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I have a problem setting up type classes in an algebraic type hierarchy.

I have the following traits:

trait Field[F]{...}

trait VectorSpace3[V,F] extends Field[F]{...}

Know I want to provide implementations:

trait DoubleIsField extends Field[Double]{
   ...
}

trait DoubleTurple3IsVectorSpace3 extends VectorSpace3[(Double,Double,Double), Double] with Field[Double]{
   ...
}
trait MyOtherClassIsVectorSpace3 extends VectorSpace3[MyOtherClass, Double] with Field[Double]{
   ...
} 

//now the implicits
implicit object DoubleIsField extends DoubleIsField  
implicit object DoubleTurple3IsVectorSpace3 extends DoubleTurple3IsVectorSpace3 with DoubleIsField
implicit object MyOtherClassIsVectorSpace3 extends MyOtherClassIsVectorSpace3 with DoubleIsField 

The last two implicits lead to ambiguity: DoubleIsField is a part of 3 implicit values, code does not compile. How to deal with this issue in scala ?

EDIT:

Error:

ambiguous implicit values:
[error]  both object DoubleIsField in object TypeClasses of type 
Russoul.lib.common.TypeClasses.DoubleIsField.type
[error]  and object DoubleTurple3IsVectorSpace3 in object TypeClasses of type 
Russoul.lib.common.TypeClasses.DoubleTurple3IsVectorSpace3.type
[error]  match expected type Russoul.lib.common.TypeClasses.Field[...Double]

EDIT2:

 def func()(implicit env: Field[Double]): Unit ={

 }

 func()

Full testing program:

object Test extends App {

trait Field[F]{

}

trait VectorSpace3[V,F] extends Field[F]{

}
trait DoubleIsField extends Field[Double]{

}

trait DoubleTurple3IsVectorSpace3 extends VectorSpace3[(Double,Double,Double), Double] with Field[Double]{

}


//now the implicits
implicit object DoubleIsField extends DoubleIsField
implicit object DoubleTurple3IsVectorSpace3 extends DoubleTurple3IsVectorSpace3 with DoubleIsField


def func()(implicit env: Field[Double]): Unit ={

}

func()

}
  • 1
    DoubleIsField (the first declaration, not the object) is not declared as a trait or class. What is the compiler error message? – Mike Allen Jun 4 '17 at 15:22
  • @MikeAllen sorry, it is trait. It is not real code. I just wrote simplified version to show the problem – Russoul Jun 4 '17 at 17:39
  • @MikeAllen see Edit for error – Russoul Jun 4 '17 at 17:41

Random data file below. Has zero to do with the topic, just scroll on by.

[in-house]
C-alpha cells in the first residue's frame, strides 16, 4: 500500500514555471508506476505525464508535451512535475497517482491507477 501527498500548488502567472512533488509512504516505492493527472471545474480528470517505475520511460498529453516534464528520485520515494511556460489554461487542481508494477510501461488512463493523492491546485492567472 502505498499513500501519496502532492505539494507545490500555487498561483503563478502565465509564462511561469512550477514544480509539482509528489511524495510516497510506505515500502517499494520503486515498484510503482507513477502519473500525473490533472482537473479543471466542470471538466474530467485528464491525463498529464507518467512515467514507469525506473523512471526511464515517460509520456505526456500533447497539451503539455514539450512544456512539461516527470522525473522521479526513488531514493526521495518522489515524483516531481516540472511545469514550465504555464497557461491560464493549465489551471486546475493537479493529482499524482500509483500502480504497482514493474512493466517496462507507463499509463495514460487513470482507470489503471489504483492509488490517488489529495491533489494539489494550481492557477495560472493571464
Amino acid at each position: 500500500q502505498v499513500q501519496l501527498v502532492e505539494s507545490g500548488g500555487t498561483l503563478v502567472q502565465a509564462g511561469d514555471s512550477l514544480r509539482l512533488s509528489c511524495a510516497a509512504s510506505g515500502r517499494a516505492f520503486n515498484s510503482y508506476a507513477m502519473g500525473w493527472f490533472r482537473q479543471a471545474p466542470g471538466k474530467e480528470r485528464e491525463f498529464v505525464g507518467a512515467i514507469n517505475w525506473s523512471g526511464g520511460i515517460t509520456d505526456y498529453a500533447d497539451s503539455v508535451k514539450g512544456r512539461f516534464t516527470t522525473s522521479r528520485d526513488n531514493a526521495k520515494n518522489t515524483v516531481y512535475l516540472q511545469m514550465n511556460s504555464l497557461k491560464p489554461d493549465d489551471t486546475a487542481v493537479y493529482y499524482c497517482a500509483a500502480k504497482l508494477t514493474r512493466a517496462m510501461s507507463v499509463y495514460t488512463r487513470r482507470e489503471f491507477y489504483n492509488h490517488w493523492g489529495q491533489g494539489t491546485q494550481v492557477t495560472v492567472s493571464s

• Do you have implicit function arguments somewhere in your code? If so, can you show us what they look like? – Mike Allen Jun 4 '17 at 17:47
  • @MikeAllen see new edit – Russoul Jun 4 '17 at 17:58
1

(Updated in light of your recent comment...)

The problem is the definition of the following function:

def func()(implicit env: Field[Double]): Unit = {
  // ...
}

Your issue is that you have multiple implicit values of this type in the same scope, and so the compiler cannot know which one to provide (they are all implicit values that can be expressed as having the type Field[Double]).

The whole point about implicit argument values is that there be a single value that can be identified by the compiler; if it can't identify one, it can't read your mind and pick the right one, nor would you want it to pick one at random.

The options you have available are as follows:

  • Forego using implicit argument values and pass values to your function explicitly.
  • Change the definition of the functions with implicit arguments to be types having unique implicit values.
  • Make do with a single implicit object definition. (Apologies for missing this off the list initially.)
  • Of course I had to move those implicits to different scopes... Thank you. One little extra question: suppose I have a function : – Russoul Jun 4 '17 at 18:27
  • def func()(implicit composed: Field[...] with ExtraOperation[...]){...} And I have separate implicits for both Field and ExtraOperation. Is there a better way of providing a mixin than creating an extra object holding Field with ExtraOperation ? – Russoul Jun 4 '17 at 18:31
  • @Russoul Given that declaration, an implicit of type, say, Field[X] would not be matched to an implicit argument of type Field[X] with ExtraOperation[Y] if it didn't mix in the latter type. I think you might be overusing implicit arguments. What are you trying to do? – Mike Allen Jun 4 '17 at 18:40
  • I am writing a simple library for basic algebraic calculations. And I use those kind of constructs to build the library : @immutable case class ComplexOverField[A](real: A, imaginary:A)(implicit ev: Field[A] with Euclidean[A]) – Russoul Jun 4 '17 at 18:45
  • BTW, an alternative to using implicit arguments is to use partially applied functions. For example, say you have def greet(greeting: String, name: String) = s"$greeting $name". You could have val hi = greeting("Hi", _:String). So hi("Fred") is the same as greet("Hi", "Fred"). Would that be of use to you? – Mike Allen Jun 4 '17 at 18:45

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